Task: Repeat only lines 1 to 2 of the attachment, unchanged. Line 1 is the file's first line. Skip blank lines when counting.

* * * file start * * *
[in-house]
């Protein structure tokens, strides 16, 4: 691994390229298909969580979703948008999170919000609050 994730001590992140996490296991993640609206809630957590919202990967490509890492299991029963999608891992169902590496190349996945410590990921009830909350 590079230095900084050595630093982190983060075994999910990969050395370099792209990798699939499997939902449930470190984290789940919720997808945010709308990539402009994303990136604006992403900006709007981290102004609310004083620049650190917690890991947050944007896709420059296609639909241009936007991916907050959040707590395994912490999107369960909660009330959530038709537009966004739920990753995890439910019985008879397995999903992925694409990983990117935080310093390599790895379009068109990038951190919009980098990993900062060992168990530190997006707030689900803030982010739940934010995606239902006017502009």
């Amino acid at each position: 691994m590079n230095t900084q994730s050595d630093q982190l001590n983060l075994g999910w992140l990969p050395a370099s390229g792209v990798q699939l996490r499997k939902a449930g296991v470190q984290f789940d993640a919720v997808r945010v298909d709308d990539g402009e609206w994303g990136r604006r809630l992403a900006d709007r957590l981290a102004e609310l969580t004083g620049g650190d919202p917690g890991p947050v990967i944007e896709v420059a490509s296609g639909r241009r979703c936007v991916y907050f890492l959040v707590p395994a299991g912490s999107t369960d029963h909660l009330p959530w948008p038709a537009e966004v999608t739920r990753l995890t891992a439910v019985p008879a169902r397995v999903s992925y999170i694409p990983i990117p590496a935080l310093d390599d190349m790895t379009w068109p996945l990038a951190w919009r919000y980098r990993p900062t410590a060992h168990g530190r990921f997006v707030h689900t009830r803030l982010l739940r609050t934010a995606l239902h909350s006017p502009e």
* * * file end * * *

[in-house]
């Protein structure tokens, strides 16, 4: 691994390229298909969580979703948008999170919000609050 994730001590992140996490296991993640609206809630957590919202990967490509890492299991029963999608891992169902590496190349996945410590990921009830909350 590079230095900084050595630093982190983060075994999910990969050395370099792209990798699939499997939902449930470190984290789940919720997808945010709308990539402009994303990136604006992403900006709007981290102004609310004083620049650190917690890991947050944007896709420059296609639909241009936007991916907050959040707590395994912490999107369960909660009330959530038709537009966004739920990753995890439910019985008879397995999903992925694409990983990117935080310093390599790895379009068109990038951190919009980098990993900062060992168990530190997006707030689900803030982010739940934010995606239902006017502009």